09/23/2013 11:41 EDT | Updated 11/23/2013 05:12 EST

Godspeed You! Black Emperor wins 2013 Polaris Music Prize

Godspeed You! Black Emperor has won the 2013 Polaris Music Prize for the year's best Canadian album, taking home an award worth $30,000 whose recipient is selected without looking at genre or sales history.

"This is so exciting," said Feist, winner of last year's award, before announcing Godspeed You! Black Emperor as the winner.

The band will use their prize money to support music education in Quebec prisons.

Toronto new-wave band Metric, Montreal jazz saxophonist Colin Stetson and Calgary twins Tegan and Sara were the only artists to make a return appearance on the 10-album Polaris short list.

The award was presented at a gala held in Toronto and hosted by singer Kathleen Edwards and rapper Shad, both two-time Polaris contenders.

The ten finalists for 2013 were:

- The Montreal-based, orchestral-ambient band Godspeed You! Black Emperor, for their album, Allelujah! Don’t Bend! Ascend!

- Toronto hip hop artist Zaki Ibrahim's Every Opposite.

- Toronto super-group Metric made the shortlist with the album Synthetica.

- Toronto alt-rockers, METZ, for their self-titled album.

- Purity Ring, with members hailing from Edmonton and Halifax, for their album, Shrines.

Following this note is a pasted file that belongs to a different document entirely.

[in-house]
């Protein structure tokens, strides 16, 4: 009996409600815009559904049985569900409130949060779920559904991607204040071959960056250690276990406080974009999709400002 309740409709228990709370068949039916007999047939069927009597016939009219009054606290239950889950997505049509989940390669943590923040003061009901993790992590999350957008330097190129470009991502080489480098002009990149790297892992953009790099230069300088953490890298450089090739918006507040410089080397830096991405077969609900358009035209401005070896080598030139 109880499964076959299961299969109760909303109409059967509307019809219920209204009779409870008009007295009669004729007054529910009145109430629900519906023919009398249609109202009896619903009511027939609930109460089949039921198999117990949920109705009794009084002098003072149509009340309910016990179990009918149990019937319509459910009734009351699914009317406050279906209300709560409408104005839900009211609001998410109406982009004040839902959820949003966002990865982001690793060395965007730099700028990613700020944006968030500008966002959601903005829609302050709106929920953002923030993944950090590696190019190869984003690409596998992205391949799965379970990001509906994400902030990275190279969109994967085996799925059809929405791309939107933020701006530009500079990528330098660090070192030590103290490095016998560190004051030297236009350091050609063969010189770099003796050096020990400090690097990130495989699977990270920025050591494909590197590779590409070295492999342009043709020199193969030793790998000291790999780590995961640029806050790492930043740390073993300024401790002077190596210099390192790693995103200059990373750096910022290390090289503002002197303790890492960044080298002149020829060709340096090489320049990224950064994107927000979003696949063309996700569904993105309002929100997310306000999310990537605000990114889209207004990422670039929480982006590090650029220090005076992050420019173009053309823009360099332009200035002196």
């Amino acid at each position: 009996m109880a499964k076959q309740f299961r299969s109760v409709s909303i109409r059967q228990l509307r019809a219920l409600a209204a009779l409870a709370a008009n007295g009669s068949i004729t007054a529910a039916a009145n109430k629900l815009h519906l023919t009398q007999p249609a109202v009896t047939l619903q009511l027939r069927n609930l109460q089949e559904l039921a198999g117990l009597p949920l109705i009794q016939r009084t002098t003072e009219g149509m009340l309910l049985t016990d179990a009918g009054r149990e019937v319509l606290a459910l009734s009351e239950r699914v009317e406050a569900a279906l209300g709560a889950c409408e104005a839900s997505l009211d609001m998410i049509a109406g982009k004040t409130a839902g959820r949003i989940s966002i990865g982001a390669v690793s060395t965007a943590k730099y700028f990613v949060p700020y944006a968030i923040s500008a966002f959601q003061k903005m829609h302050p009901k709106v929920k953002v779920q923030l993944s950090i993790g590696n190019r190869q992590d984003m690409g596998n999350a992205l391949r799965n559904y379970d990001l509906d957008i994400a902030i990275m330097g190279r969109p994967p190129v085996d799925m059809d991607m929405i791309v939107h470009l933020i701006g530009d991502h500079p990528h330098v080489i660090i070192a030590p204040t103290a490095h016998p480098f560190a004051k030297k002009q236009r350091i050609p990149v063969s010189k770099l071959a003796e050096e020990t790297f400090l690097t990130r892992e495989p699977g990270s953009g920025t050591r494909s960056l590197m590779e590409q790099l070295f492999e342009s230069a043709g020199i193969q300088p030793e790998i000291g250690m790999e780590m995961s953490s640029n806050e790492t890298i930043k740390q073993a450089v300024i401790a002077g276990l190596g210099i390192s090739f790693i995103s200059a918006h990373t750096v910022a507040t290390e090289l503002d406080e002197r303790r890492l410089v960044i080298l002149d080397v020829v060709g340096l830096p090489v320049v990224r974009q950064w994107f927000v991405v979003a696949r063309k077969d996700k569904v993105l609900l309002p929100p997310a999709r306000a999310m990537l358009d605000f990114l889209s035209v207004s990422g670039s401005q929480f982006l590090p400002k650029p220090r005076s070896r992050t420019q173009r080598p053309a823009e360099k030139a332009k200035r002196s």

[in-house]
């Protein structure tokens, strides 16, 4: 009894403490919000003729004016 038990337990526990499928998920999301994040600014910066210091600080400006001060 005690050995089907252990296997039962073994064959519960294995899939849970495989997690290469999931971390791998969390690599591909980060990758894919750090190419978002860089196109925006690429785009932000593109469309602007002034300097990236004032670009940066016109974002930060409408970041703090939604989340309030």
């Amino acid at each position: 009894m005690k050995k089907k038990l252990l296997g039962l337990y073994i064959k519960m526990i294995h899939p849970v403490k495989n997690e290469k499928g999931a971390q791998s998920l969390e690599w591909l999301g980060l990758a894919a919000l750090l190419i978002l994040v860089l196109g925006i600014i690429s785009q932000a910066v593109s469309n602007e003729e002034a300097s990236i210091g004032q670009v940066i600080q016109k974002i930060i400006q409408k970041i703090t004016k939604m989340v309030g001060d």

- Avante-garde saxophone soloist Colin Stetson, based in Montreal, for New History Warfare Vol. 3: To See More Light.

- Tegan and Sara's seventh studio release, Heartthrob.

- Ottawa-based electronic DJ crew A Tribe Called Red's Nation II Nation.

- The Hamilton, Ont. folk duo Whitehorse for The Fate of the World Depends on This Kiss.

- Montreal-based alt-pop group Young Galaxy's Ultramarine.

The Polaris prize is awarded by a jury of music journalists, broadcasters and bloggers from across Canada and was established to celebrate creativity and diversity in Canadian music — without regard to musical genre or sales history. Polaris Prizes have previously been awarded to Feist, Arcade Fire, Karkwa, Patrick Watson, Caribou and Final Fantasy.

The $30,000 Polaris Music Prize is awarded to the artist who produced Canada's top album of the year.